• paragraphs, sections, etc.

  • + production of a corresponding tree structure

  • In Ariane-G5, up to 7 hierarchical separators

    • for a given corpus


  • Representation of texts intermediate results translations and revisions
    Representation of texts, intermediate results, translations and revisions

    • Corpus = list of text files + descriptor

    • Text = (transliterated) text + descriptor

      • (+ non-textual elements replaced by tags or spec.occs)

    • Intermediate result = list of decorated trees

      • + descriptor (lingware variant + interval processed)

    • Translation = (transliterated) text + descriptor

      • (transliterated form may reduce morph. gen. size)

    • Revision = (transliterated) text + descriptor

      • (usually another, more natural transliteration)


    Functionalities during processsing
    Functionalities during processsing and revisions

    • Ensuring coherence between lingware and results

    • Stopping & restarting processing of a text

    • Reusing intermediate results

      • recovery from interruptions

      • debugging

      • multitarget translation (analysis ≈ 2/3 of translation time)


    Conclusion and perspectives 1
    Conclusion and perspectives (1) and revisions

    • Text & corpus handling in complete MT systems is quite complex and interesting…

      • handling texts and corpuses not a straightforward problem,

      • suggests many interesting technological and scientific issues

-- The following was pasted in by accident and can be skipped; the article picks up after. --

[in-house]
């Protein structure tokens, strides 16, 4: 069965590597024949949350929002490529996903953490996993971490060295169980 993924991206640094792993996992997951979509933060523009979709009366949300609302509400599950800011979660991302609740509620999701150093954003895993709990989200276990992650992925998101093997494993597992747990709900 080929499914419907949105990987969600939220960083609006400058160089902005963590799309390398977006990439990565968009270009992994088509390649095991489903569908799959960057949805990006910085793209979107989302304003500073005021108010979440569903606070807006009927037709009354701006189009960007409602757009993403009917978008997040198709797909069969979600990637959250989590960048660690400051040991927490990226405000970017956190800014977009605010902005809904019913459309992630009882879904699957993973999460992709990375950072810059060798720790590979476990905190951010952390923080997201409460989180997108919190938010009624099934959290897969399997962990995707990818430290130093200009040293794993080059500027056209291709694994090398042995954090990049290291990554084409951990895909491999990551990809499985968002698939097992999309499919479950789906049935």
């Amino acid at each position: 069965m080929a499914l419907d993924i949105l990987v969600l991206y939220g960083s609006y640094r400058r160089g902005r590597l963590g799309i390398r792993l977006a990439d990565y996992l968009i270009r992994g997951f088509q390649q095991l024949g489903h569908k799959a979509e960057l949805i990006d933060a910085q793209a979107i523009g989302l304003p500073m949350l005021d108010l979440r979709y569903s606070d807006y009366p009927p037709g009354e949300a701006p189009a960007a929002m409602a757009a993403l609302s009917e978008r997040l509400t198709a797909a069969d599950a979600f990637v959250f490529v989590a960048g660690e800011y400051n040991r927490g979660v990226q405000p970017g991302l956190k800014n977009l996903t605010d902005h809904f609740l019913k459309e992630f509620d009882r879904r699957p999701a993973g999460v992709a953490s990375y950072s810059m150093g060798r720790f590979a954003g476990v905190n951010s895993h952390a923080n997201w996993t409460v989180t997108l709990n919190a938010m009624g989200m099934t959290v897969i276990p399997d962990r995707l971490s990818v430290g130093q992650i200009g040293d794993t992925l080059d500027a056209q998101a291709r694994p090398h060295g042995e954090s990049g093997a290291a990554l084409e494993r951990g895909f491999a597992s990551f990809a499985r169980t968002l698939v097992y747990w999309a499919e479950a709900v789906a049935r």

Conclusion and perspectives 2
    Conclusion and perspectives (2) and revisions

    • but more is coming:

      • Synergy MT systems <—> TA (Translation Aids)

        • unification of the representations of texts in both worlds:

          • • MT: revised texts structured as input texts,

          • => the text data base will become a kind of multilevel translation memory (texts, translations/revisions, intermediate results)

          • • TA: translation memories from "bags" to structured translation memories (keeping the sequential context)

        • both: multiple-layer translation memories

          • • lemmatized forms

          • • "concrete" syntactic trees & "abstract" logico-semantic trees

          • • formatting tags


    Conclusion and perspectives 3
    Conclusion and perspectives (3) and revisions

    • Structuration may be used to « distribute the work » to MT and TA by segmenting according to the « best engine »

      • some sublanguages are good for MT, bad for TA

        • weather bulletins

      • others are good for TA, bad for MT

        • weather related warnings, slightly modified versions of already translated documents

      • and others are best kept for specialists

        • Fine-tune legal sentences